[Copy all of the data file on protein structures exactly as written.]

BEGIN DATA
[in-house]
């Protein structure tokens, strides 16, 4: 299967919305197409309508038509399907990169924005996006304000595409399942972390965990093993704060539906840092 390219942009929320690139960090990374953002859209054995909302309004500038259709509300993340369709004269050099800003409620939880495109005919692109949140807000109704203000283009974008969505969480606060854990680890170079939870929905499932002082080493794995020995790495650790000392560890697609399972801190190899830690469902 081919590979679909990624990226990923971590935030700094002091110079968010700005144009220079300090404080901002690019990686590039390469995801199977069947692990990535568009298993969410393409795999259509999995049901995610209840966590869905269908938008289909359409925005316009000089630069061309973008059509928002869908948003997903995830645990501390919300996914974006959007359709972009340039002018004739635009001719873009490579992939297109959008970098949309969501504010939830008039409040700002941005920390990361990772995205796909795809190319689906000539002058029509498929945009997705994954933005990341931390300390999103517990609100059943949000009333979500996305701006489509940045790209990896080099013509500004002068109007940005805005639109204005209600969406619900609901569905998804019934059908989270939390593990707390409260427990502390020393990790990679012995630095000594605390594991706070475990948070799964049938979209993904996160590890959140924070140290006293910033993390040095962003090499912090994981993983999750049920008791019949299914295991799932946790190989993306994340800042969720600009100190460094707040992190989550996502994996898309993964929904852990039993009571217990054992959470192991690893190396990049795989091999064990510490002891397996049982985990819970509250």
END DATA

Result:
[in-house]
């Protein structure tokens, strides 16, 4: 299967919305197409309508038509399907990169924005996006304000595409399942972390965990093993704060539906840092 390219942009929320690139960090990374953002859209054995909302309004500038259709509300993340369709004269050099800003409620939880495109005919692109949140807000109704203000283009974008969505969480606060854990680890170079939870929905499932002082080493794995020995790495650790000392560890697609399972801190190899830690469902 081919590979679909990624990226990923971590935030700094002091110079968010700005144009220079300090404080901002690019990686590039390469995801199977069947692990990535568009298993969410393409795999259509999995049901995610209840966590869905269908938008289909359409925005316009000089630069061309973008059509928002869908948003997903995830645990501390919300996914974006959007359709972009340039002018004739635009001719873009490579992939297109959008970098949309969501504010939830008039409040700002941005920390990361990772995205796909795809190319689906000539002058029509498929945009997705994954933005990341931390300390999103517990609100059943949000009333979500996305701006489509940045790209990896080099013509500004002068109007940005805005639109204005209600969406619900609901569905998804019934059908989270939390593990707390409260427990502390020393990790990679012995630095000594605390594991706070475990948070799964049938979209993904996160590890959140924070140290006293910033993390040095962003090499912090994981993983999750049920008791019949299914295991799932946790190989993306994340800042969720600009100190460094707040992190989550996502994996898309993964929904852990039993009571217990054992959470192991690893190396990049795989091999064990510490002891397996049982985990819970509250």